To assist beginning violinists, some violin teachers use thin strips of colored tape
( e.g. book binding or scrapbook tape), to mark where to place their fingers on the violin fingerboard. Once beginners know where to place their fingers, the tape is removed.
Rather than use precise measurements to place fingering tapes, it's best to place them by ear. This is due to the fact that variations in the width and shape of each person's finger may affect where each tape should be placed.
The tape is used to mark a regular 1st finger (such as the note B on the A string), high 2nd finger ( e.g. C# on the A string), third finger ( e.g. the note D on the A string), and 4th finger ( e.g. the note E on the A string -- sounds the same as open E).



A chart of the violin fingerboard is provided. Fingering for notes played in the 1st position can be found to the right of the fingerboard. Most violin music for beginners uses only the 1st position.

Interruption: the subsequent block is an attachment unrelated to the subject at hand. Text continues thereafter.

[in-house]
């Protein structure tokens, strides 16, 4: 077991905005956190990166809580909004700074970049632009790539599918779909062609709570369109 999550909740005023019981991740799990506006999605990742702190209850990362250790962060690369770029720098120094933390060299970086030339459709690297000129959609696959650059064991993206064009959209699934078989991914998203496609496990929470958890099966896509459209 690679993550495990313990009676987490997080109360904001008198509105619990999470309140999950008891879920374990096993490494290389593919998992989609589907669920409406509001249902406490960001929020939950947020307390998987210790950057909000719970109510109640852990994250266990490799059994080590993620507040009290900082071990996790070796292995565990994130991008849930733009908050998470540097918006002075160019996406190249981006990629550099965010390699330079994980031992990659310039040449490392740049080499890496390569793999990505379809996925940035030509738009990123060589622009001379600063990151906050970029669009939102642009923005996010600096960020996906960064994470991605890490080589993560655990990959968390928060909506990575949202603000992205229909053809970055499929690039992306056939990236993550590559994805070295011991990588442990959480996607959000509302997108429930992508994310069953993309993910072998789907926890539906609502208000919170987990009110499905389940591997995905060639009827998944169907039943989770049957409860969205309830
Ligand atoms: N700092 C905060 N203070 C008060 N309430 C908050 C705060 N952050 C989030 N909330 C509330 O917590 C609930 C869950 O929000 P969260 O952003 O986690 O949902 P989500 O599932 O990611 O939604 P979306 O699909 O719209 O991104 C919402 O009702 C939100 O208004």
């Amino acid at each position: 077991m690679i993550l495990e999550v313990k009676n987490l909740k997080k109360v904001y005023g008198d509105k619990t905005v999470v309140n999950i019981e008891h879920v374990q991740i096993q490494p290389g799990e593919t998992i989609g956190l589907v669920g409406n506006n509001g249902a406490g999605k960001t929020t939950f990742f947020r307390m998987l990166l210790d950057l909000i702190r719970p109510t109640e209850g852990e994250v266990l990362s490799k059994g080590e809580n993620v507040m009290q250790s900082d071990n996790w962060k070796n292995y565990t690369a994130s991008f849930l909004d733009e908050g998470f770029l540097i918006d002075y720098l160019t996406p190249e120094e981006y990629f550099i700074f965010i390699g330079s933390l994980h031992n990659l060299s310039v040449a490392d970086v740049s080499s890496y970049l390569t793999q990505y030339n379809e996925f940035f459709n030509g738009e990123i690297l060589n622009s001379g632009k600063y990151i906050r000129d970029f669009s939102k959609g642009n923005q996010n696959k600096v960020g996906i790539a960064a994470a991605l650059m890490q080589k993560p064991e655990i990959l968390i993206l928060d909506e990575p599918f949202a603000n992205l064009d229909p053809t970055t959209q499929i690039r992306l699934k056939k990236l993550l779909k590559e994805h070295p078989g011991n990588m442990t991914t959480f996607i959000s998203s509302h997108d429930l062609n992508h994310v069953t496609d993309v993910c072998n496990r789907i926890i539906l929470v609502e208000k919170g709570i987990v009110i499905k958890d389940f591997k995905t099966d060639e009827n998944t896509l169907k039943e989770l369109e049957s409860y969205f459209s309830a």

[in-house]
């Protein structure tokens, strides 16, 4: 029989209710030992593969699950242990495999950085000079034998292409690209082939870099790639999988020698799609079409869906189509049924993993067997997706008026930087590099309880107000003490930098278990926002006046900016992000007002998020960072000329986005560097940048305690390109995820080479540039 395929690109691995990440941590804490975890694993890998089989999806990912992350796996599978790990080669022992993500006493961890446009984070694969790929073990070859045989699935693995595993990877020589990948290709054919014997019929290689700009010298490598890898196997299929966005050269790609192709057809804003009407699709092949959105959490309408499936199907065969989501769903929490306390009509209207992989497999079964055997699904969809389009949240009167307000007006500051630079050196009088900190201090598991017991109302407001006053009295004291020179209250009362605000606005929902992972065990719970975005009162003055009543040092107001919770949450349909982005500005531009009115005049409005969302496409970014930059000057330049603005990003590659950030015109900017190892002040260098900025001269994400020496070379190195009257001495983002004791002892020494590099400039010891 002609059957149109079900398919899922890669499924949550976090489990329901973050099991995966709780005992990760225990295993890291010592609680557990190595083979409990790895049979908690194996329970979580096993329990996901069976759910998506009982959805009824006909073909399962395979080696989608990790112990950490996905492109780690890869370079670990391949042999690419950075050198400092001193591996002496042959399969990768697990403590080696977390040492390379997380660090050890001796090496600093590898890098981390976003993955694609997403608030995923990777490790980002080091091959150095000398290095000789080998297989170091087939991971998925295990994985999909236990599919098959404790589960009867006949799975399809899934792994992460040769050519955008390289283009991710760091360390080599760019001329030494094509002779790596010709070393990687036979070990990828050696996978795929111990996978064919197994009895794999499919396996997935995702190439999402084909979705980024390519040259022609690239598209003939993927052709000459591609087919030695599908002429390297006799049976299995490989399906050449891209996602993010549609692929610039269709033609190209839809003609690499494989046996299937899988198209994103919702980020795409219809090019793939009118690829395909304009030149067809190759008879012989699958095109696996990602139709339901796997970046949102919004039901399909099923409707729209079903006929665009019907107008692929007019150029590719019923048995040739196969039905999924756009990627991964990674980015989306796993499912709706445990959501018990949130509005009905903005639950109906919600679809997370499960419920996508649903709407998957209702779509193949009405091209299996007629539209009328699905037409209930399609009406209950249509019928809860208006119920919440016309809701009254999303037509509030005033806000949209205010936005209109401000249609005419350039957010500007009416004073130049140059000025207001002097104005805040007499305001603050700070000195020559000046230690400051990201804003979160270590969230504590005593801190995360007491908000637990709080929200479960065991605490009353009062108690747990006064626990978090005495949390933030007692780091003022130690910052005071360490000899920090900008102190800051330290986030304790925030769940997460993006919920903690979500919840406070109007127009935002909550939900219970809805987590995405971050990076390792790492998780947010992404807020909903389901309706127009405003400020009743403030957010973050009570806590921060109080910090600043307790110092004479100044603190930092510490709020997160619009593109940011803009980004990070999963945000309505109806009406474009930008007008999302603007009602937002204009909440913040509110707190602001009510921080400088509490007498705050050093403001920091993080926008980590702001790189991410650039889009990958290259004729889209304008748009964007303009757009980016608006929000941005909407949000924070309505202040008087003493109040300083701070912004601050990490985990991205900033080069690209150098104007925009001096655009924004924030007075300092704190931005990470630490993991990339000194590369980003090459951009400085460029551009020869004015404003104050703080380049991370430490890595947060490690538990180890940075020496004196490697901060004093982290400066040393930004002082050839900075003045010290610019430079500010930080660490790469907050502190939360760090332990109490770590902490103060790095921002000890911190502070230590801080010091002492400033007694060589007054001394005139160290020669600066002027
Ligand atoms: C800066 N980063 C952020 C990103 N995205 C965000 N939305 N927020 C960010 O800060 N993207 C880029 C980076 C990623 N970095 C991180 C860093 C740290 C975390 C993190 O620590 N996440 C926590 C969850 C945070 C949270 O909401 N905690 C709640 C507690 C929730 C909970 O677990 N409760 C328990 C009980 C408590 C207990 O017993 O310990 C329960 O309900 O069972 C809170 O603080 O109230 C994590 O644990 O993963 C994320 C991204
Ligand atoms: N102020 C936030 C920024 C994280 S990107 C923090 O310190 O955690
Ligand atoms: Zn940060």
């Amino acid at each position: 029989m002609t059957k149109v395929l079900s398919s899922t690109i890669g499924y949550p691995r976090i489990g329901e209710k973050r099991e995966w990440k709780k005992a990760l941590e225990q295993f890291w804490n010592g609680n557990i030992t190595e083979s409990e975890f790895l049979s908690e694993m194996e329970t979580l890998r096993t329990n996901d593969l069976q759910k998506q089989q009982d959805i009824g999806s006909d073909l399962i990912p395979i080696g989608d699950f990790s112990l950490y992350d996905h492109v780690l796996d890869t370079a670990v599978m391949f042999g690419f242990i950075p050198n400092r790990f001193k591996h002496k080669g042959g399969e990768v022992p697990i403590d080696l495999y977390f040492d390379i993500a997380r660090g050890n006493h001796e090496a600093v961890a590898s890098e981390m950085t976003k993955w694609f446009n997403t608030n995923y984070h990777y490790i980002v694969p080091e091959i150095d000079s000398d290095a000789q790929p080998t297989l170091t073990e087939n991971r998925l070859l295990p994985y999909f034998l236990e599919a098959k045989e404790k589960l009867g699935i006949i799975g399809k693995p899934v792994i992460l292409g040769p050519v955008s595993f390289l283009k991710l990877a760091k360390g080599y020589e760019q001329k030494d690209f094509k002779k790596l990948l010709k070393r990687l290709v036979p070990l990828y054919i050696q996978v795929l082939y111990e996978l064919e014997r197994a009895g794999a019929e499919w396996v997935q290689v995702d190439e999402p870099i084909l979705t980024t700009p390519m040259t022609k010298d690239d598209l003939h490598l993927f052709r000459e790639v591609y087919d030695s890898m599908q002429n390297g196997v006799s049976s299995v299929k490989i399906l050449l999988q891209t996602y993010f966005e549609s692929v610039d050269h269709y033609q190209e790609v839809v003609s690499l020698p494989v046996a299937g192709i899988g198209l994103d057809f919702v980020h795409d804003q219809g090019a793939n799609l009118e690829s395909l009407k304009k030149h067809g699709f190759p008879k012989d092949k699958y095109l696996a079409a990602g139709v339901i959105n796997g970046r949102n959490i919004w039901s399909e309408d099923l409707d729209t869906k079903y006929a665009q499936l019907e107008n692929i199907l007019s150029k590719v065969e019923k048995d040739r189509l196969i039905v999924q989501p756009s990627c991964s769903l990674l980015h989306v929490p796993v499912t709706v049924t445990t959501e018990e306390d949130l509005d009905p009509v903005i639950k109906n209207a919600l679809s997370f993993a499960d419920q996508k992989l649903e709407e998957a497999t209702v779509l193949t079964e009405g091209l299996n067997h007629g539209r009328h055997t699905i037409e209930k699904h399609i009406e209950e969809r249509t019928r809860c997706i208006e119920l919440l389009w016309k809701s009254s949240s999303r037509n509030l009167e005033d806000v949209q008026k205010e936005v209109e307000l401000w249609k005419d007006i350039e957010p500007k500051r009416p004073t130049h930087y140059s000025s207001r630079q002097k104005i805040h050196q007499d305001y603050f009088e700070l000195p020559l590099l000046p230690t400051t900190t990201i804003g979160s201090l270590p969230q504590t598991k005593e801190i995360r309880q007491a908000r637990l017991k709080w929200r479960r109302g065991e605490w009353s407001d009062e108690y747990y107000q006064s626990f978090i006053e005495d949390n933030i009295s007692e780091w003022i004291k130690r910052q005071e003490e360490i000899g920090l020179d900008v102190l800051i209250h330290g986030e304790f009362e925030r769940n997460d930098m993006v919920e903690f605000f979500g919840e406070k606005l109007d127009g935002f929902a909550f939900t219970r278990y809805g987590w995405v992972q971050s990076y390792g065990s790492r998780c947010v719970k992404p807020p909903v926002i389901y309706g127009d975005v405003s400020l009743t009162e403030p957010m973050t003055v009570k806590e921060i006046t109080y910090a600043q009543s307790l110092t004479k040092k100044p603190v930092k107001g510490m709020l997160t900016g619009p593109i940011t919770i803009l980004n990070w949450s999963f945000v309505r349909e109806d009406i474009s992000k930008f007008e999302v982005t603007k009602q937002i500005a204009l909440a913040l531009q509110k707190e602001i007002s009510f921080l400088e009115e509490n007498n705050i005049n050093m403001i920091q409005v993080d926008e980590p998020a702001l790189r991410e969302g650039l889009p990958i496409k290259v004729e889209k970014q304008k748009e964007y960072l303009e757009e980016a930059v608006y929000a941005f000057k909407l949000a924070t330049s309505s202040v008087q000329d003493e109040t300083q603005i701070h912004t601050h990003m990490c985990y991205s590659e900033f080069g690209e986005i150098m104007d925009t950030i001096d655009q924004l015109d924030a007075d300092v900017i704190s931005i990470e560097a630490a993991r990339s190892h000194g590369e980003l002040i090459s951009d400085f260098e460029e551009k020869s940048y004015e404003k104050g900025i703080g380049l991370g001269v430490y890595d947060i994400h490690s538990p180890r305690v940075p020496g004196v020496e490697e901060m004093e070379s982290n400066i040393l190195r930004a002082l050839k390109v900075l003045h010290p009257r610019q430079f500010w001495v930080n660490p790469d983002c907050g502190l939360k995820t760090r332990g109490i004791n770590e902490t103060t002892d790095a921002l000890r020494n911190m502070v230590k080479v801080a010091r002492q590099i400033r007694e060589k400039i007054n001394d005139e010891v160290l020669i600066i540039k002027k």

Fingering for notes played in the 3rd position can be found to the left of the fingerboard. These notes require the violinist to “shift” the position of their hand to a higher position on the keyboard in order to play these notes. For an explanation of shifting, click here.
The fingerboard chart shows many instances of two musical letters being placed on the same space. This indicates those two notes are enharmonic, meaning, even though they are named or “spelled” differently, they sound the same pitch. For example, in the first position on the A string, D# and Eb have the same sound (and are enharmonic notes). This note could be fingered using either a high 3rd finger, or a low 4th finger. The pitch would be the same.
All variations of notes and fingerings in higher positions were not labeled and shown (the entire length of the fingerboard can be used to finger and play notes).